Modern Machine Shop

JAN 2018

Modern Machine Shop is focused on all aspects of metalworking technology - Providing the new product technologies; process solutions; supplier listings; business management; networking; and event information that companies need to be competitive.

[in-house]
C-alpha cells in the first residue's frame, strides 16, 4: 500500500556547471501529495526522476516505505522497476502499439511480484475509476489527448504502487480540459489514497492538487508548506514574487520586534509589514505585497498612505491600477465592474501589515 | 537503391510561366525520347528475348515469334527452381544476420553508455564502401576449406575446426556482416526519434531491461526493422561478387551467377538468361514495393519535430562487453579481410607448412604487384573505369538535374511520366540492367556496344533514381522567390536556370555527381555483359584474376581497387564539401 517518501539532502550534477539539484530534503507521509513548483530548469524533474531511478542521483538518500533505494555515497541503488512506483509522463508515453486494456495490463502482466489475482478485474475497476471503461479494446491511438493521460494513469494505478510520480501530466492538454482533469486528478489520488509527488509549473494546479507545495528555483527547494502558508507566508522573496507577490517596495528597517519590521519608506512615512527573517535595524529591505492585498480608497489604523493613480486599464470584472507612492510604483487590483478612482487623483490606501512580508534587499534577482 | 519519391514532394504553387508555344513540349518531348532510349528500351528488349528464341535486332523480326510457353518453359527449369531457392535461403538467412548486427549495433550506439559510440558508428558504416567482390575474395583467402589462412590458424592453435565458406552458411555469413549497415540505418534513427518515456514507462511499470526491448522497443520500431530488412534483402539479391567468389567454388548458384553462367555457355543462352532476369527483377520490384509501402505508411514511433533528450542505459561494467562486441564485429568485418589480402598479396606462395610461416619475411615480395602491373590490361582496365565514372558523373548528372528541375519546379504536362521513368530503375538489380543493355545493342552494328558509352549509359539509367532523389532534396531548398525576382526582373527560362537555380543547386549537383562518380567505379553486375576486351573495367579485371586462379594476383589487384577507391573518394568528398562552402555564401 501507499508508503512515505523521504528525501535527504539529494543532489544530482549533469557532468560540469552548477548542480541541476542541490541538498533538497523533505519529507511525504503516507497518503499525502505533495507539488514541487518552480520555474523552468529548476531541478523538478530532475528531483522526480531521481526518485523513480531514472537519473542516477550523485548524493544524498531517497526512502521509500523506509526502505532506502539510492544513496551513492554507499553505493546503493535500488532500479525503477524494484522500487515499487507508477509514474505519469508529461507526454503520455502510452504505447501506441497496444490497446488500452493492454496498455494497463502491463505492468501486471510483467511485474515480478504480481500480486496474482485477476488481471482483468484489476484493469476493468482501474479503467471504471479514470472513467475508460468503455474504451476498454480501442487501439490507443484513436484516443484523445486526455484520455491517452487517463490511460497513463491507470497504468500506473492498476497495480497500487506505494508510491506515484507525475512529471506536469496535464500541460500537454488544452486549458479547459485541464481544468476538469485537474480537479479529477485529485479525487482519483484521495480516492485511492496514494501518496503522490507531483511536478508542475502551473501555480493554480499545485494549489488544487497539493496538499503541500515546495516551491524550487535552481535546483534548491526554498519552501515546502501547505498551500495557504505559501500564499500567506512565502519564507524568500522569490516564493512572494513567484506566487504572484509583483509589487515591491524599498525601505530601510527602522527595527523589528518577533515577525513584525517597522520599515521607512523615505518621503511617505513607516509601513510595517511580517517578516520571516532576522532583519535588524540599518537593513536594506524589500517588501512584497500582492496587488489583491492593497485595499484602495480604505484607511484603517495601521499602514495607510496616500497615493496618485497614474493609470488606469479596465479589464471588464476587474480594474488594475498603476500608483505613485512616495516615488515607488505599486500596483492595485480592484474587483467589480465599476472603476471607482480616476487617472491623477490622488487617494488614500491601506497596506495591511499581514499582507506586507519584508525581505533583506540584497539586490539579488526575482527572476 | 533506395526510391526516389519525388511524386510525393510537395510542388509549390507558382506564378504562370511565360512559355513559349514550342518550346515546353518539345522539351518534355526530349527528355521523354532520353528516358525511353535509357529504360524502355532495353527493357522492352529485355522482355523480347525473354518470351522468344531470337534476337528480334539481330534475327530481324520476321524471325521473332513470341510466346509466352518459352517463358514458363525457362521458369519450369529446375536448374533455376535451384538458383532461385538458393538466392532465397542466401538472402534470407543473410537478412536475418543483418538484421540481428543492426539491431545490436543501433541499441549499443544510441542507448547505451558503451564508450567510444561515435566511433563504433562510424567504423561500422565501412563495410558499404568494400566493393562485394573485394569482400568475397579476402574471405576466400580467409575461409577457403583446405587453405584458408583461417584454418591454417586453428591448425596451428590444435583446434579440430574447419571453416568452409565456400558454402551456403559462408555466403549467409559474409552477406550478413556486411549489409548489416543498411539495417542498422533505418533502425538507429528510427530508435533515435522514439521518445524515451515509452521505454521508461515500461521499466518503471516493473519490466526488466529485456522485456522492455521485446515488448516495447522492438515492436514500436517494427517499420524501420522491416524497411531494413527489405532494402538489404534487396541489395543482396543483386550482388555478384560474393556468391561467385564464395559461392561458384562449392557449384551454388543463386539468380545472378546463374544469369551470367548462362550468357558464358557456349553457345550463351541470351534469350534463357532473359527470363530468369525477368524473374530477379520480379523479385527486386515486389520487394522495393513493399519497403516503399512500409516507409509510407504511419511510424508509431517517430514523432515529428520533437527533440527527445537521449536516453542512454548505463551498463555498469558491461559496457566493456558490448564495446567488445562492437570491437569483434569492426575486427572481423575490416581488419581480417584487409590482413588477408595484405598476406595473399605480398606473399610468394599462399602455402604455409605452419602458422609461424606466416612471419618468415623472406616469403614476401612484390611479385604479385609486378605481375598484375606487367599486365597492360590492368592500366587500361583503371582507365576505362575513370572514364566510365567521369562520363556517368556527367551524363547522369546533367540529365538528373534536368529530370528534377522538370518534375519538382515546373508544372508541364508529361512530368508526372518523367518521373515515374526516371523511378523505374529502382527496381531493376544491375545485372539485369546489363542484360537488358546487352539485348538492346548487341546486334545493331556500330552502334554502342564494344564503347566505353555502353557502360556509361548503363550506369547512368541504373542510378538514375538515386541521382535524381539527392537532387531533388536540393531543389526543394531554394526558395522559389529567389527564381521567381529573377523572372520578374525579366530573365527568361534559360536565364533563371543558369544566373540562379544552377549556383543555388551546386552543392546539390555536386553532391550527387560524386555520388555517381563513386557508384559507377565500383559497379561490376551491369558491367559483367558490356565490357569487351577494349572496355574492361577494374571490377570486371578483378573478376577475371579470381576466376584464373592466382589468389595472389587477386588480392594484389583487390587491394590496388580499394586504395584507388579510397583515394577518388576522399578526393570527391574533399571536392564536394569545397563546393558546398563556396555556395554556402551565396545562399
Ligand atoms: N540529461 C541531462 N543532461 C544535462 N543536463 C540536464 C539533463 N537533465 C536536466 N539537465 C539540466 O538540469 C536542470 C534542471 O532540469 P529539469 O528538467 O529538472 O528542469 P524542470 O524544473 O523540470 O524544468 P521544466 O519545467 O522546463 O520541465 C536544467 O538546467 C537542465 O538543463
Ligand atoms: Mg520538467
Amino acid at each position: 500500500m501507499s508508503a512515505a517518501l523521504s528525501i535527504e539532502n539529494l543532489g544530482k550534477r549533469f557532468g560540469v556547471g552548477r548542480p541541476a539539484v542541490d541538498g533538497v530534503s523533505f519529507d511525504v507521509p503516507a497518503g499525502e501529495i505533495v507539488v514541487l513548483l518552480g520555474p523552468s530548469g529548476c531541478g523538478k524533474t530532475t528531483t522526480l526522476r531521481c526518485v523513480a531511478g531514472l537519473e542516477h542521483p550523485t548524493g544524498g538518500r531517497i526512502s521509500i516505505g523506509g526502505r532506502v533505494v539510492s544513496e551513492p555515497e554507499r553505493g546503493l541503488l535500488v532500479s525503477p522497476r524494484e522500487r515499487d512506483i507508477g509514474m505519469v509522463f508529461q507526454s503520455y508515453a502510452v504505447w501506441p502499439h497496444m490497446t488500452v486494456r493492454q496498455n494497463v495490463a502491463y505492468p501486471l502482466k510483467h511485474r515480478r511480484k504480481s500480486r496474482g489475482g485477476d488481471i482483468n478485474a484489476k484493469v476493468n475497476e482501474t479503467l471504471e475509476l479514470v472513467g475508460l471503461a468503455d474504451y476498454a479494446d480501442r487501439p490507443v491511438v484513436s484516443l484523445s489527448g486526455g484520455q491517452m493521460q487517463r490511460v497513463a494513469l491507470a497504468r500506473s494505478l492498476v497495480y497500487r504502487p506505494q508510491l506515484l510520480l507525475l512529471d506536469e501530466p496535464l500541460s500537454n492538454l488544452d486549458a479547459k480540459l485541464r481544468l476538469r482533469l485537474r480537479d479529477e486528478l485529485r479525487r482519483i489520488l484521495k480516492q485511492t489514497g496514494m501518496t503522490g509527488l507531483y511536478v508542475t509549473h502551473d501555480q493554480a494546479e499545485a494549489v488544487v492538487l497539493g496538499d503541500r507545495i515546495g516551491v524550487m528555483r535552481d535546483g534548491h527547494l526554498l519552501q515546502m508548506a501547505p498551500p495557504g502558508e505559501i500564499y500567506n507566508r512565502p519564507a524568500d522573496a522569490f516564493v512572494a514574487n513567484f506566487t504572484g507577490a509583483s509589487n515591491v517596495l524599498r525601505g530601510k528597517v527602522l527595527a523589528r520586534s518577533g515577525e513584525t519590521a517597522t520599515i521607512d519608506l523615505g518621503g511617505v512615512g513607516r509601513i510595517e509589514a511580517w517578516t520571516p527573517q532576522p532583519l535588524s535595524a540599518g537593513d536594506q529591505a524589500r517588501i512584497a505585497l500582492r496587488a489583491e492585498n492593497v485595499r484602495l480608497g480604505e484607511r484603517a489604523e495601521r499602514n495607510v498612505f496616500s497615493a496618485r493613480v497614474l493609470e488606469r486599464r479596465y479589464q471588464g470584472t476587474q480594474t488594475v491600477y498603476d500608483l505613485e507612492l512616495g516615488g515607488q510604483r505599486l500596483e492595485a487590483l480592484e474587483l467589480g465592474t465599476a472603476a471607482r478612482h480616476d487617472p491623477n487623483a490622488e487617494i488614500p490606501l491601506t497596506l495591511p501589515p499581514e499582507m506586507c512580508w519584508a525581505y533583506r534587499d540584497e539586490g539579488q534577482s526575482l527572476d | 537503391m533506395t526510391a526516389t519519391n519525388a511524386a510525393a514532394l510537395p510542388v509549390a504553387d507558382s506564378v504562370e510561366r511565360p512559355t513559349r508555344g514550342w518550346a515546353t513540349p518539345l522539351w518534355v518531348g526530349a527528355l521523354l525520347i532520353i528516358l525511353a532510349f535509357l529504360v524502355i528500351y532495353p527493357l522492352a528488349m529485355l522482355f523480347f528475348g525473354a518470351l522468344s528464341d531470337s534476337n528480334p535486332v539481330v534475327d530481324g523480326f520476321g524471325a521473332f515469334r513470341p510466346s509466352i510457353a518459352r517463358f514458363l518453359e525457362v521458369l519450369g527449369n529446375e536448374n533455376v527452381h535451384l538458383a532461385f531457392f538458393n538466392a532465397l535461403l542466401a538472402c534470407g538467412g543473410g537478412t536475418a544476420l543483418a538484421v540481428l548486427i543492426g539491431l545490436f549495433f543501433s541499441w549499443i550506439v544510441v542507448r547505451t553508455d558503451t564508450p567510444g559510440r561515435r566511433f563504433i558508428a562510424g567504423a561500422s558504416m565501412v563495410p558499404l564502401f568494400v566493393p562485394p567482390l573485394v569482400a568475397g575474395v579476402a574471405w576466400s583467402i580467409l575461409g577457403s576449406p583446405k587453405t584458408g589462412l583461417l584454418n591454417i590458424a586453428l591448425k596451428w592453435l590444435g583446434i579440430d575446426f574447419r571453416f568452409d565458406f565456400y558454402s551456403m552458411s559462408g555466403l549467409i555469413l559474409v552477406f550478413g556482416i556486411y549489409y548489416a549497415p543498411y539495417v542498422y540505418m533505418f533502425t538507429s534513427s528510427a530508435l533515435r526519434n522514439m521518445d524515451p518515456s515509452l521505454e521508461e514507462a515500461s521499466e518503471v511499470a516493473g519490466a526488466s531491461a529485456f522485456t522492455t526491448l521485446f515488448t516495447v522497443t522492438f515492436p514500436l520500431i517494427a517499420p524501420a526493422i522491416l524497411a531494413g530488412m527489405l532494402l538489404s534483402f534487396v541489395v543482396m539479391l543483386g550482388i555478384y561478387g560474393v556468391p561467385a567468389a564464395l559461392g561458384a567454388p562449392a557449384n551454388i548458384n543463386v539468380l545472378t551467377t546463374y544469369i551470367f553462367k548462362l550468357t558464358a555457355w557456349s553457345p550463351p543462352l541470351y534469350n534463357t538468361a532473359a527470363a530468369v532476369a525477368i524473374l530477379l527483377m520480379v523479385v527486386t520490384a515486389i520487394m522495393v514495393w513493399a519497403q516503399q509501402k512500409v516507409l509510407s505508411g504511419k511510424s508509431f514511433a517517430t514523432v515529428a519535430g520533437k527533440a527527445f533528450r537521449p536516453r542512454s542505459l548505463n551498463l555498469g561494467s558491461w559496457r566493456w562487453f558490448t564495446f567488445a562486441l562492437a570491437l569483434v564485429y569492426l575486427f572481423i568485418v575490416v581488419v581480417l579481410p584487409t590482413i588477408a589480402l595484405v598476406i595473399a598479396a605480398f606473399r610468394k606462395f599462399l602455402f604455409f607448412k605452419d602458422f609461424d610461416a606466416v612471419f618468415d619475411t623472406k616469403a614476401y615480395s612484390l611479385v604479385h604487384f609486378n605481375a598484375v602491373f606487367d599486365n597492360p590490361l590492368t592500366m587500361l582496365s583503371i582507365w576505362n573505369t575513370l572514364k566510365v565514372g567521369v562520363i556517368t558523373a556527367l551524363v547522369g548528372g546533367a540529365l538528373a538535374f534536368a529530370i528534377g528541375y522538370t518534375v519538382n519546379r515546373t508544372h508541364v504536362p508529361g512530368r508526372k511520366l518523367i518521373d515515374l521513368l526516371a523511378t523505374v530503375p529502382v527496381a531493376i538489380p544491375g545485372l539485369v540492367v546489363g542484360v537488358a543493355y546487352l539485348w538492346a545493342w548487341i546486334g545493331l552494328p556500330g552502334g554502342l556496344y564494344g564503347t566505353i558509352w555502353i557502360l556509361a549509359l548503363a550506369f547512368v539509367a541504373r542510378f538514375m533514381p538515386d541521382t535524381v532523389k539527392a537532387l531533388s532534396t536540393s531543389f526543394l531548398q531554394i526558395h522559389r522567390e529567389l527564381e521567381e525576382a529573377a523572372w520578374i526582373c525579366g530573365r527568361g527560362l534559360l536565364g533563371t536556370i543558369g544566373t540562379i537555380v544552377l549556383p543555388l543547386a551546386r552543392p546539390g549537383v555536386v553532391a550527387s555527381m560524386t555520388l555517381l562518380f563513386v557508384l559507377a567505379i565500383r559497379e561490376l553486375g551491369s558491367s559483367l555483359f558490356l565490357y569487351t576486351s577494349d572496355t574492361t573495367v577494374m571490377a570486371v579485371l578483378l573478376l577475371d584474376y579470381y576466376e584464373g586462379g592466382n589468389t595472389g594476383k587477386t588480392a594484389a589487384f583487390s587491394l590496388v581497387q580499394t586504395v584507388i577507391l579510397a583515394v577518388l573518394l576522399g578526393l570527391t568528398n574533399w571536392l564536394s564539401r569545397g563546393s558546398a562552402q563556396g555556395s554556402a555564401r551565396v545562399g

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BETTER PRODUCTION Shops Using Technology trials that were conducted at the University of Sheffield's Advanced Manufacturing Research Centre (AMRC) in the United Kingdom. To pursue better results within the test parameters, Kenna- metal modified an existing tool design: its "Harvi" end mill featuring unequally spaced flutes to break up chatter, eccentric relief to extend tool life and a tapered core for stability during heavy cutting. That modified tool is now available to the aircraft manufacturer and to others in the toolmaker's new "Harvi III Aerospace" line. The AMRC testing focused on forged titanium 6Al4V. Three sets of cutting parameters addressed both traditional-milling and high- velocity approaches for the aircraft maker. In each case, the three sets of parameters were designated as "current," "meets" and "exceeds" expectations. In the traditional rounds, a 0.1-inch radial depth of cut was specified, with cutting speeds ranging from 150 to 200 to 250 sfm for current, meets and exceeds categories, respectively. In the high-velocity testing, depth of cut dropped to 0.02 inch, while speeds increased to 400, 450 and 500 sfm, respectively. Strict guidelines governed what kinds of tooling could be used. Initially, the solid carbide end mills in all these cases had to be 1.25 inches in diameter, with a f lute length of 4 inches, corner radii of 0.09 inch, and a f lute count of either five or six. Further test- ing then evaluated different combinations of tool diameter, length and corner radius (up to the full radius of a ballnose tool), Mr. Muel- ler says. Tools were required to achieve axial depth of cut of 2 inches while extending from the holder exactly 4.5 inches. And in all of this (sorr y, metric system), only imperial units were allowed. Within these constraints, the tooling supplier was free to put for ward its best choice of tool coating, carbide substrate and cutting geometr y. Kennametal put considerable work into find- ing the tooling that would excel in these tests, Mr. Mueller says. The company performed its own testing at its facilities in Germany, Ten- nessee and North Carolina using five different machining centers. Chip f low and formation were analyzed using high-speed cameras, and he says a refined tool-grinding process was developed as a result of this analysis. Ultimately, nearly 300 different tools were produced for use in the project, and 15,000 cubic inches of Precision Workholding Technology New Rapid Change Power Chucks feature a patented jaw design where only the top jaw is changed, elimi- nating the investment in multiple sets of base jaws or expensive mono block jaws. Rapid Change™Jaw Chucks Fast Changeover, High Accuracy, MicroCentric Quick

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